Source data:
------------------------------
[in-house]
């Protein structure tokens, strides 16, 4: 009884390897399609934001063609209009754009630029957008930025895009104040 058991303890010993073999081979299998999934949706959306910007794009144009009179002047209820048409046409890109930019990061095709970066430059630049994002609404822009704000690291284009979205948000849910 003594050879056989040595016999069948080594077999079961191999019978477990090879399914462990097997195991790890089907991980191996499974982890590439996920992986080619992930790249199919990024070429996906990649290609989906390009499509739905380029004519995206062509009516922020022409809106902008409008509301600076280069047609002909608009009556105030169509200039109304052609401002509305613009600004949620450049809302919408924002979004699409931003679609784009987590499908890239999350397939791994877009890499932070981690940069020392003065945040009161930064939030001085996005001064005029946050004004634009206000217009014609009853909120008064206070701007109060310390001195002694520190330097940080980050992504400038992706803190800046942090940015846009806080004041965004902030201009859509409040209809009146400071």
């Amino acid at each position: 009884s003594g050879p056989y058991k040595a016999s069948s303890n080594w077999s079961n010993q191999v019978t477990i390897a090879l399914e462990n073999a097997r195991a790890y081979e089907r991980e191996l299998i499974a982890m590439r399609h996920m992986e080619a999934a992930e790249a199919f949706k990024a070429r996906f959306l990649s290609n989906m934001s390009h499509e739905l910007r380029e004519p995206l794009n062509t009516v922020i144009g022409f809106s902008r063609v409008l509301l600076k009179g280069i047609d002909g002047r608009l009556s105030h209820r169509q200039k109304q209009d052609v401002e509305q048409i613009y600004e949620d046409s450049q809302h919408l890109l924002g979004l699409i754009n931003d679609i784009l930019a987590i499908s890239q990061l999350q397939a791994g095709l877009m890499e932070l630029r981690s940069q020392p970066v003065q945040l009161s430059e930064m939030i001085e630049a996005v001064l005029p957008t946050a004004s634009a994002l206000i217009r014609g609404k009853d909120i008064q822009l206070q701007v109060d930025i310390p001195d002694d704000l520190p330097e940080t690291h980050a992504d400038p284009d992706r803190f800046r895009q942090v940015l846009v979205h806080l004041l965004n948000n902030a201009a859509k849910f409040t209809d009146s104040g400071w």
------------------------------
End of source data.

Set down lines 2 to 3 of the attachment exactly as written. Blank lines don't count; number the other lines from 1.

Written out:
């Protein structure tokens, strides 16, 4: 009884390897399609934001063609209009754009630029957008930025895009104040 058991303890010993073999081979299998999934949706959306910007794009144009009179002047209820048409046409890109930019990061095709970066430059630049994002609404822009704000690291284009979205948000849910 003594050879056989040595016999069948080594077999079961191999019978477990090879399914462990097997195991790890089907991980191996499974982890590439996920992986080619992930790249199919990024070429996906990649290609989906390009499509739905380029004519995206062509009516922020022409809106902008409008509301600076280069047609002909608009009556105030169509200039109304052609401002509305613009600004949620450049809302919408924002979004699409931003679609784009987590499908890239999350397939791994877009890499932070981690940069020392003065945040009161930064939030001085996005001064005029946050004004634009206000217009014609009853909120008064206070701007109060310390001195002694520190330097940080980050992504400038992706803190800046942090940015846009806080004041965004902030201009859509409040209809009146400071």
């Amino acid at each position: 009884s003594g050879p056989y058991k040595a016999s069948s303890n080594w077999s079961n010993q191999v019978t477990i390897a090879l399914e462990n073999a097997r195991a790890y081979e089907r991980e191996l299998i499974a982890m590439r399609h996920m992986e080619a999934a992930e790249a199919f949706k990024a070429r996906f959306l990649s290609n989906m934001s390009h499509e739905l910007r380029e004519p995206l794009n062509t009516v922020i144009g022409f809106s902008r063609v409008l509301l600076k009179g280069i047609d002909g002047r608009l009556s105030h209820r169509q200039k109304q209009d052609v401002e509305q048409i613009y600004e949620d046409s450049q809302h919408l890109l924002g979004l699409i754009n931003d679609i784009l930019a987590i499908s890239q990061l999350q397939a791994g095709l877009m890499e932070l630029r981690s940069q020392p970066v003065q945040l009161s430059e930064m939030i001085e630049a996005v001064l005029p957008t946050a004004s634009a994002l206000i217009r014609g609404k009853d909120i008064q822009l206070q701007v109060d930025i310390p001195d002694d704000l520190p330097e940080t690291h980050a992504d400038p284009d992706r803190f800046r895009q942090v940015l846009v979205h806080l004041l965004n948000n902030a201009a859509k849910f409040t209809d009146s104040g400071w």